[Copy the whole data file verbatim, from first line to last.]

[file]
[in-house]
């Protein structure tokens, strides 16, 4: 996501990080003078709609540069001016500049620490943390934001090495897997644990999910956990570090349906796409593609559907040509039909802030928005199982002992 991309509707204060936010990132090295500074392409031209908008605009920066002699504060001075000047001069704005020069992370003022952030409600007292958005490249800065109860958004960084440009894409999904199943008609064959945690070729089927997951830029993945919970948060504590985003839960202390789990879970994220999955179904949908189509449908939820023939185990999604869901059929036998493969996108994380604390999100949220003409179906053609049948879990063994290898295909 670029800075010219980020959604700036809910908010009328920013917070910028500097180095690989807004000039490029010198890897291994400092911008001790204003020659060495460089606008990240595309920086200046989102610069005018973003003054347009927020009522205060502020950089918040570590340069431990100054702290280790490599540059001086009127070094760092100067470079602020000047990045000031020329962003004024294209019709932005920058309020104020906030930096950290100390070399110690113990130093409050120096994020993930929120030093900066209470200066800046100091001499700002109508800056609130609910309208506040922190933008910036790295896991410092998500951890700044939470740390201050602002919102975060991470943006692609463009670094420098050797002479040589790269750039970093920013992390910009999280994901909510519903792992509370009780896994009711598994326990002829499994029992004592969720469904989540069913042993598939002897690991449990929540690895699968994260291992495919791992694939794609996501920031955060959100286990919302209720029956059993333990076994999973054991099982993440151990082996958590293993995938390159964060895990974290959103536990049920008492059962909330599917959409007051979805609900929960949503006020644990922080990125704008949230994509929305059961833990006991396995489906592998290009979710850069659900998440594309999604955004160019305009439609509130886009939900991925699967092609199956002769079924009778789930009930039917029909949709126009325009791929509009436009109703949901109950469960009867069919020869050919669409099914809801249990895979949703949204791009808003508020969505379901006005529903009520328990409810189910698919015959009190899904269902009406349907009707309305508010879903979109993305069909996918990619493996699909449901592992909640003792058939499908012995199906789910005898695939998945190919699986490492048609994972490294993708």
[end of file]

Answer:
[in-house]
């Protein structure tokens, strides 16, 4: 996501990080003078709609540069001016500049620490943390934001090495897997644990999910956990570090349906796409593609559907040509039909802030928005199982002992 991309509707204060936010990132090295500074392409031209908008605009920066002699504060001075000047001069704005020069992370003022952030409600007292958005490249800065109860958004960084440009894409999904199943008609064959945690070729089927997951830029993945919970948060504590985003839960202390789990879970994220999955179904949908189509449908939820023939185990999604869901059929036998493969996108994380604390999100949220003409179906053609049948879990063994290898295909 670029800075010219980020959604700036809910908010009328920013917070910028500097180095690989807004000039490029010198890897291994400092911008001790204003020659060495460089606008990240595309920086200046989102610069005018973003003054347009927020009522205060502020950089918040570590340069431990100054702290280790490599540059001086009127070094760092100067470079602020000047990045000031020329962003004024294209019709932005920058309020104020906030930096950290100390070399110690113990130093409050120096994020993930929120030093900066209470200066800046100091001499700002109508800056609130609910309208506040922190933008910036790295896991410092998500951890700044939470740390201050602002919102975060991470943006692609463009670094420098050797002479040589790269750039970093920013992390910009999280994901909510519903792992509370009780896994009711598994326990002829499994029992004592969720469904989540069913042993598939002897690991449990929540690895699968994260291992495919791992694939794609996501920031955060959100286990919302209720029956059993333990076994999973054991099982993440151990082996958590293993995938390159964060895990974290959103536990049920008492059962909330599917959409007051979805609900929960949503006020644990922080990125704008949230994509929305059961833990006991396995489906592998290009979710850069659900998440594309999604955004160019305009439609509130886009939900991925699967092609199956002769079924009778789930009930039917029909949709126009325009791929509009436009109703949901109950469960009867069919020869050919669409099914809801249990895979949703949204791009808003508020969505379901006005529903009520328990409810189910698919015959009190899904269902009406349907009707309305508010879903979109993305069909996918990619493996699909449901592992909640003792058939499908012995199906789910005898695939998945190919699986490492048609994972490294993708």